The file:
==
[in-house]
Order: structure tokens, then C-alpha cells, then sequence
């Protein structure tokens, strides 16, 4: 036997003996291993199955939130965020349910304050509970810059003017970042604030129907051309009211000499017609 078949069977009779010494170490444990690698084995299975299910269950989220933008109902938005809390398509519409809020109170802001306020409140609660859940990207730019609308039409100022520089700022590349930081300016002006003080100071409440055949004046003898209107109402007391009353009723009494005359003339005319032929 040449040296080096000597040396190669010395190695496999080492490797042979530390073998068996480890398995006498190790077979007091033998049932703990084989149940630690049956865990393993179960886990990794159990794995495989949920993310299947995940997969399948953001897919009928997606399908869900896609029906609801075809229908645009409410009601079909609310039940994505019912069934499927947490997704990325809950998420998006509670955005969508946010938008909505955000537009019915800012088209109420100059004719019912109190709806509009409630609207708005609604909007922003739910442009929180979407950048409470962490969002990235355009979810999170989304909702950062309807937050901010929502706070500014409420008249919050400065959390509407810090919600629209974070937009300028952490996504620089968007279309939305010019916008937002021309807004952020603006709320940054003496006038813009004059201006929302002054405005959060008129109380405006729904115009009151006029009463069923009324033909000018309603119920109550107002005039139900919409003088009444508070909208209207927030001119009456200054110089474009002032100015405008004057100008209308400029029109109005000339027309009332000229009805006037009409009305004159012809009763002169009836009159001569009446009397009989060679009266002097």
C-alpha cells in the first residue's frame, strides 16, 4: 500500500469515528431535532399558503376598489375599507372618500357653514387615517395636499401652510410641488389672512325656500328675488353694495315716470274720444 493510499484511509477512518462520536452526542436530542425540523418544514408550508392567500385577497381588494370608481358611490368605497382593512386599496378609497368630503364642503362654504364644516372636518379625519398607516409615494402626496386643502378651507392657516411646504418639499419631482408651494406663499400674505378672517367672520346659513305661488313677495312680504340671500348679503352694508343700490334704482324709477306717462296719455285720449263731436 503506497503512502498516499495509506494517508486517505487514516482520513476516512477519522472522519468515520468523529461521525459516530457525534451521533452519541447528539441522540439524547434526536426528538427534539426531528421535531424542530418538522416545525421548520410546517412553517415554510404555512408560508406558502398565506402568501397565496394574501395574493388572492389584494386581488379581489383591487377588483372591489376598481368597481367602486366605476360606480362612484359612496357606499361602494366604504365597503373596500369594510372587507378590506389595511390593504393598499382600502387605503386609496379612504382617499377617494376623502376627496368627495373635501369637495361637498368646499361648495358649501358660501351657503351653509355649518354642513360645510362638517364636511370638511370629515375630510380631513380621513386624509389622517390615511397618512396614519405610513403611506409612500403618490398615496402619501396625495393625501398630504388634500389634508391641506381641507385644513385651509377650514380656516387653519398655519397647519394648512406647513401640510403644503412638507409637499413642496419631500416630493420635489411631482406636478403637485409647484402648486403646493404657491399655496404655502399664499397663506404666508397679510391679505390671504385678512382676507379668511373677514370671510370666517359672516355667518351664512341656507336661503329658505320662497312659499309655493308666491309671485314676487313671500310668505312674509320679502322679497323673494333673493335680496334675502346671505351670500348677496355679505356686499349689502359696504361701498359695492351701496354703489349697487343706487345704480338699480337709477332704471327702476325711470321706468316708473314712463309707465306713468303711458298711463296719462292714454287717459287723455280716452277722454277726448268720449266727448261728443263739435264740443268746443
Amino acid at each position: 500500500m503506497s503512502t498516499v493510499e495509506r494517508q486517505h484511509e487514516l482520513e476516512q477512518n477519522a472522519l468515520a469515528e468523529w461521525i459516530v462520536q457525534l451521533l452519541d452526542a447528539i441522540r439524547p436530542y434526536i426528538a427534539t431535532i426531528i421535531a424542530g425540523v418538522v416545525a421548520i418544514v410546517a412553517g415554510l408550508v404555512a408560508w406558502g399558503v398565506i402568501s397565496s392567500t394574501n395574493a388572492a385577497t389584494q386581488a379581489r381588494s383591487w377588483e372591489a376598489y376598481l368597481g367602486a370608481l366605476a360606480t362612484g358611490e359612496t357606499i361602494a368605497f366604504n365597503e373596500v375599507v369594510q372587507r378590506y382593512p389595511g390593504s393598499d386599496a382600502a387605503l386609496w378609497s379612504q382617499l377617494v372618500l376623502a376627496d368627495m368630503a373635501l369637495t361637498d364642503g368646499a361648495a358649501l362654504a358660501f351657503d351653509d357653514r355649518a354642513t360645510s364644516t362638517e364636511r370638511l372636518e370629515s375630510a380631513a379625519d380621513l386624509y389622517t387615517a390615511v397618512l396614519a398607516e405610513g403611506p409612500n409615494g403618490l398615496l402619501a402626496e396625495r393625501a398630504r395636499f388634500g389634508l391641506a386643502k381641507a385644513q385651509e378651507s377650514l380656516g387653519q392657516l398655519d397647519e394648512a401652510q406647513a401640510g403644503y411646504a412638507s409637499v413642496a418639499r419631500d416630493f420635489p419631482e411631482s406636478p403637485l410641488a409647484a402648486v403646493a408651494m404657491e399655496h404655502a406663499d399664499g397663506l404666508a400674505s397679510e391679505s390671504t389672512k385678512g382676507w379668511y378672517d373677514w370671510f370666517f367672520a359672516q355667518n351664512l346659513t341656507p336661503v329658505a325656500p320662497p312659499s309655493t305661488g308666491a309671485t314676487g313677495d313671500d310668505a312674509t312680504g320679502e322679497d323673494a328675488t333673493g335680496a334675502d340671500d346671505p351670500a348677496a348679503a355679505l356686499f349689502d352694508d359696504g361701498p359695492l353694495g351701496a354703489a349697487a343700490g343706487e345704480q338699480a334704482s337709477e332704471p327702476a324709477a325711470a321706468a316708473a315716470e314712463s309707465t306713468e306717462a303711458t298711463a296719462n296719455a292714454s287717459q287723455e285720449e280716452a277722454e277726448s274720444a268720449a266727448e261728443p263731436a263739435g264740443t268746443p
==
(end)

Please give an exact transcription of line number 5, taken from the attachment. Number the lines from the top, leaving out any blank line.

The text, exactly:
Amino acid at each position: 500500500m503506497s503512502t498516499v493510499e495509506r494517508q486517505h484511509e487514516l482520513e476516512q477512518n477519522a472522519l468515520a469515528e468523529w461521525i459516530v462520536q457525534l451521533l452519541d452526542a447528539i441522540r439524547p436530542y434526536i426528538a427534539t431535532i426531528i421535531a424542530g425540523v418538522v416545525a421548520i418544514v410546517a412553517g415554510l408550508v404555512a408560508w406558502g399558503v398565506i402568501s397565496s392567500t394574501n395574493a388572492a385577497t389584494q386581488a379581489r381588494s383591487w377588483e372591489a376598489y376598481l368597481g367602486a370608481l366605476a360606480t362612484g358611490e359612496t357606499i361602494a368605497f366604504n365597503e373596500v375599507v369594510q372587507r378590506y382593512p389595511g390593504s393598499d386599496a382600502a387605503l386609496w378609497s379612504q382617499l377617494v372618500l376623502a376627496d368627495m368630503a373635501l369637495t361637498d364642503g368646499a361648495a358649501l362654504a358660501f351657503d351653509d357653514r355649518a354642513t360645510s364644516t362638517e364636511r370638511l372636518e370629515s375630510a380631513a379625519d380621513l386624509y389622517t387615517a390615511v397618512l396614519a398607516e405610513g403611506p409612500n409615494g403618490l398615496l402619501a402626496e396625495r393625501a398630504r395636499f388634500g389634508l391641506a386643502k381641507a385644513q385651509e378651507s377650514l380656516g387653519q392657516l398655519d397647519e394648512a401652510q406647513a401640510g403644503y411646504a412638507s409637499v413642496a418639499r419631500d416630493f420635489p419631482e411631482s406636478p403637485l410641488a409647484a402648486v403646493a408651494m404657491e399655496h404655502a406663499d399664499g397663506l404666508a400674505s397679510e391679505s390671504t389672512k385678512g382676507w379668511y378672517d373677514w370671510f370666517f367672520a359672516q355667518n351664512l346659513t341656507p336661503v329658505a325656500p320662497p312659499s309655493t305661488g308666491a309671485t314676487g313677495d313671500d310668505a312674509t312680504g320679502e322679497d323673494a328675488t333673493g335680496a334675502d340671500d346671505p351670500a348677496a348679503a355679505l356686499f349689502d352694508d359696504g361701498p359695492l353694495g351701496a354703489a349697487a343700490g343706487e345704480q338699480a334704482s337709477e332704471p327702476a324709477a325711470a321706468a316708473a315716470e314712463s309707465t306713468e306717462a303711458t298711463a296719462n296719455a292714454s287717459q287723455e285720449e280716452a277722454e277726448s274720444a268720449a266727448e261728443p263731436a263739435g264740443t268746443p